Here’s what SN&R staff writer Jeffrey M. Barker wrote in his September copy notes, wherein reporters pitch stories and let editors know what they’re working on:
“Road trip!” he announced with a slammer. “I’ll be connecting the dots from Sacramento, Pennsylvania back home, with stops in Sacto, Il., Sacto NE, Sacto, KY, Sacto, CO and Sacto, NM! This is genius!”
The rest, as they say, is history.
Barker—who’d discovered by accident that there were half a dozen other places called Sacramento in the country—was off and running. His planned trip to visit his sister and nephews in Illinois had morphed into an adventure tale of, well, Sacramento proportions. In the process of making it to all those Sactos, Barker drove hundreds of miles; visited five states in two rental cars; spoke with Sacramentans in post offices, gas stations and front porches; and, oh yeah, experienced a flashback straight out of Deliverance.
Barker, you’re not in Kansas anymore.
When he returned to Sacramento (our Sacramento!) after his travels, people around here wanted to know how it went. He’d give up a little bit but mostly seemed resolved to save it for his feature story, “On the road to Sacramento.”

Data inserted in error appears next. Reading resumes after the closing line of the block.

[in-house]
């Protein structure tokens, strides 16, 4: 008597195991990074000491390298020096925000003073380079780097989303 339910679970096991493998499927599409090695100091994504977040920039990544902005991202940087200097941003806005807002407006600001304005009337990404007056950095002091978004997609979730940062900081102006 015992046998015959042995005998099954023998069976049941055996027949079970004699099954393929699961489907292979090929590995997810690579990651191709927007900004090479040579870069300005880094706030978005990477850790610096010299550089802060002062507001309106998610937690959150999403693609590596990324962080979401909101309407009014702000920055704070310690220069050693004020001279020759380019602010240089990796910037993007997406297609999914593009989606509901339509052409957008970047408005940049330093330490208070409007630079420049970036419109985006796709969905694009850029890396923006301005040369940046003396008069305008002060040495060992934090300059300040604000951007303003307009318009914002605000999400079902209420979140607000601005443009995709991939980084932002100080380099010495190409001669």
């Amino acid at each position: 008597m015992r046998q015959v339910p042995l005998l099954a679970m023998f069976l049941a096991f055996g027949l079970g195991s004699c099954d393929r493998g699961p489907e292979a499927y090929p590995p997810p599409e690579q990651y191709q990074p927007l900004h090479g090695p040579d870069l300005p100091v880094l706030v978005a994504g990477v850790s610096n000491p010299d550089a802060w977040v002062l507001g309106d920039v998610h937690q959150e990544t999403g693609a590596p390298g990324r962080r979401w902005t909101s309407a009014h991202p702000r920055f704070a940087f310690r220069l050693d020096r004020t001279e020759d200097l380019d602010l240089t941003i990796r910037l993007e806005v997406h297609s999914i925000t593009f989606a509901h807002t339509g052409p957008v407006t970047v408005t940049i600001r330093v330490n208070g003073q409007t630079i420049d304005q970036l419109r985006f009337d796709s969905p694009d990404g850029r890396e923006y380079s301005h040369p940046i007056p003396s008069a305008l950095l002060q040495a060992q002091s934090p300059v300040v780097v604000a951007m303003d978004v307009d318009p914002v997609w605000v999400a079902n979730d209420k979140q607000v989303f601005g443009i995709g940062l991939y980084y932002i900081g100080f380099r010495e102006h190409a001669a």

During the editing process on the story, I asked Barker to rework the ending, to consider with more depth what it all had meant, what he’d learned from visiting all the Sacramentos and, mostly, what it felt like to return home at last to this one. Having read the story, knowing what I did about how his journey went, I asked him whether some newer/younger/hipper version of Dorothy’s closing discovery in the Wizard of Oz might be in order: “There’s no place like home.”
Well, no. That’d be too corny, Barker explained. Instead, he came up with his own way of signing off the story.
As for me, I don’t mind things a little corny as long as the sentiment is real.
And after reading about all those other Sacramentos, there’s something (with all due respect to Barker) that I’d now like to say.
There’s no place like home.